Medicine is a course which requires its students to study a wide amount of knowledge regarding the human body, from basic anatomy, physiology to advanced clinical skills and knowledge in order to understand the underlying pathophysiology of a disease and the management of the disease. 

In order to help students become familiarised and proficient  with the fundamental knowledge taught in first year medical syllabus, Irish Medical Schools has implemented a more practical approach in educating its students. Apart from attending lectures on anatomy, physiology, biochemistry and professionalism, students are also required to attend lab sessions to enhance their learning experience.

NUIG offers students the chance to learn through dissection of a cadaver. The learning opportunities of students are further maximised by breaking the whole 200+ medical students attending first year to smaller groups of 10 per dissection table. UCC offers learning with mainly prosections (dissected cadaver that is designed to demonstrate anatomical structures). Prosections help students visualize rare conditions that they may not see outside of their textbooks.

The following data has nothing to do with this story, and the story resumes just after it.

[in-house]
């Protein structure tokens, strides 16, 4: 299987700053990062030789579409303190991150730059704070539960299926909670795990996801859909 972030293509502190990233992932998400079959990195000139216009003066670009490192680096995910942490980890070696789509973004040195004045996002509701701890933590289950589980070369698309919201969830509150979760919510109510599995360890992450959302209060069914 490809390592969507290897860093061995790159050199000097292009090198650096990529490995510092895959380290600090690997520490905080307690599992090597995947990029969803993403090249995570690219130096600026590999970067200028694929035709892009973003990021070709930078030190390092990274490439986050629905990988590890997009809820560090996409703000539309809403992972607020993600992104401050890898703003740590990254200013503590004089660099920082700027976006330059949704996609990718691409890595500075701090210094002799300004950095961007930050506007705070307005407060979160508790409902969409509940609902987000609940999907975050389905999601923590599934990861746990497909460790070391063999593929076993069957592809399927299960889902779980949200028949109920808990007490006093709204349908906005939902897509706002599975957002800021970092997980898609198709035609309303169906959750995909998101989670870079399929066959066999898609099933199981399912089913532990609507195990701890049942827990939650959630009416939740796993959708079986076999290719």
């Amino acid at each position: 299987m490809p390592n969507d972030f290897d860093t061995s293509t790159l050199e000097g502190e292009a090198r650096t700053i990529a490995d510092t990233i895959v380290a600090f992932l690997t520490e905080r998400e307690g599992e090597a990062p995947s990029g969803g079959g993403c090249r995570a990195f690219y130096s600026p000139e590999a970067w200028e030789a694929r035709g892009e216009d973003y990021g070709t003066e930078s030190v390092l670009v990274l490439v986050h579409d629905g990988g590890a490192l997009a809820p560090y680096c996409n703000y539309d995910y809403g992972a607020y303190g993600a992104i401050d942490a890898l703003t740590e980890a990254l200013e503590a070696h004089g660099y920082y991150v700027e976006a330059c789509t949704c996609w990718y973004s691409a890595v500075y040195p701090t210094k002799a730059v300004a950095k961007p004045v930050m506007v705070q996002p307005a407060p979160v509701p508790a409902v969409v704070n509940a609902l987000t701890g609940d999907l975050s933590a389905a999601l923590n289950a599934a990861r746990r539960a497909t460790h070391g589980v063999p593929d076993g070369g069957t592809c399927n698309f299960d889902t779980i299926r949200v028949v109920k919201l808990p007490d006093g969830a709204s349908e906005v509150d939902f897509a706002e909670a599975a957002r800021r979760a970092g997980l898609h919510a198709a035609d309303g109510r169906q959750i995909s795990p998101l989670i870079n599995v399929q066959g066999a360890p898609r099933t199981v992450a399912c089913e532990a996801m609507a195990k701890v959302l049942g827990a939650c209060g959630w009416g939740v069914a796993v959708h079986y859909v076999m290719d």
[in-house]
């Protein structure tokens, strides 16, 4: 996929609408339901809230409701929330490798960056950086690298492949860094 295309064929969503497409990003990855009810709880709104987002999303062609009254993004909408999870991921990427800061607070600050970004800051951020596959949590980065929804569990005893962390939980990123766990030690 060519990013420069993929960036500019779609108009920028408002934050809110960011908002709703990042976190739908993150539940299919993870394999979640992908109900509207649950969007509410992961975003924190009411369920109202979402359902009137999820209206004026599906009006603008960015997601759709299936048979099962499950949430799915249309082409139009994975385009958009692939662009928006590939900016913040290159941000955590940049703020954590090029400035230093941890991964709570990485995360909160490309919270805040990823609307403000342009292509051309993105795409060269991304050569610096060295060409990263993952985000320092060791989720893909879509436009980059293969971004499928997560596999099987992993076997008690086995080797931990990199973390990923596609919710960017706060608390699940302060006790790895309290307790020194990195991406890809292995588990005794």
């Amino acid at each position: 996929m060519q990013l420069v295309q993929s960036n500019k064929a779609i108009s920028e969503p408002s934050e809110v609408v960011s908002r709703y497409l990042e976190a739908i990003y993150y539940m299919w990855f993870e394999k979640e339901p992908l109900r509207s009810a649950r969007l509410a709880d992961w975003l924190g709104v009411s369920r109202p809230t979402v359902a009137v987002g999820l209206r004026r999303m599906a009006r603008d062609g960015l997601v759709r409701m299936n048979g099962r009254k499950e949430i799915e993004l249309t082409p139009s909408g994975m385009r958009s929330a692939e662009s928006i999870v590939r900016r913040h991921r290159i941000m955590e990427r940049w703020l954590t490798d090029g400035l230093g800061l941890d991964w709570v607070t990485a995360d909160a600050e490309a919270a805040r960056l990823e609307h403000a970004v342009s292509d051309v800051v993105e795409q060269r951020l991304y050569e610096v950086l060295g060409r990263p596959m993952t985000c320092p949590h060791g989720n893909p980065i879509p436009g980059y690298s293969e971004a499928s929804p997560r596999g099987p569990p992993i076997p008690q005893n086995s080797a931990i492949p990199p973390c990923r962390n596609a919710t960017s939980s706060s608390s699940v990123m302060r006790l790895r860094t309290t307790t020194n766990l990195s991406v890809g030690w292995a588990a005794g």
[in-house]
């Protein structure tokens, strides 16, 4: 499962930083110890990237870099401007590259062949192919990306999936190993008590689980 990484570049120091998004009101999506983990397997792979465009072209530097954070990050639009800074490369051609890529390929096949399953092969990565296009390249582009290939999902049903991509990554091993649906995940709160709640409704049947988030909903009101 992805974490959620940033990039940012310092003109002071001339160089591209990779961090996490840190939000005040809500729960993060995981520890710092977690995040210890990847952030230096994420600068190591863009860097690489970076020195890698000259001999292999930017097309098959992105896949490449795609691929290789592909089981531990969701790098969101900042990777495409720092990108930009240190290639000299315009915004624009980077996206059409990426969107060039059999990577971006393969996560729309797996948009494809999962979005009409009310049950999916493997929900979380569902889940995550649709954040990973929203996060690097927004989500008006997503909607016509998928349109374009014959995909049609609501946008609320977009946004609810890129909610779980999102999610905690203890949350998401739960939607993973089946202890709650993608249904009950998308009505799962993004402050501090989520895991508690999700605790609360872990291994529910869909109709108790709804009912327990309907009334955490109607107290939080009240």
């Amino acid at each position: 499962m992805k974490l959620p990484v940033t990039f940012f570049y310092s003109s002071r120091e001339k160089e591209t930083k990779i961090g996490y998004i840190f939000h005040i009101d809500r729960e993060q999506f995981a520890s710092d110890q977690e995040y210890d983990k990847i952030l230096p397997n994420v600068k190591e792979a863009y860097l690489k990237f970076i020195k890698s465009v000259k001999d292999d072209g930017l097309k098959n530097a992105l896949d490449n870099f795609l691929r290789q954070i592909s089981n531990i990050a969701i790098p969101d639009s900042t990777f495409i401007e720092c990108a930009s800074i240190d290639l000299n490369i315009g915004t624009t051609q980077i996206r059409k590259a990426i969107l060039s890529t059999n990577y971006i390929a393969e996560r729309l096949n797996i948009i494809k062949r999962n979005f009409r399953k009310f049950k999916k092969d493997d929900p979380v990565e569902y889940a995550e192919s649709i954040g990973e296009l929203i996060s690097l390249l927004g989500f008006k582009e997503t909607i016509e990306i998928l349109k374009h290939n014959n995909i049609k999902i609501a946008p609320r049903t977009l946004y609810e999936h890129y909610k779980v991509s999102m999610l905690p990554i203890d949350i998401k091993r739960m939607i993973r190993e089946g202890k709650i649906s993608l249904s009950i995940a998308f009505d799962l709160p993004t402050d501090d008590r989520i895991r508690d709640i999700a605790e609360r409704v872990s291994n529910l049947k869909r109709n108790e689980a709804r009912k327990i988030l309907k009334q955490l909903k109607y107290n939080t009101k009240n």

The process of becoming a doctor is very challenging, and many schools provide various facilities and tools to give students an edge to master their fundamentals in order to have a successful career in the future. See the table below for a comparison of how anatomy is taught.

TCD✓ (mainly)
UCC(done as part of SSM in year 3)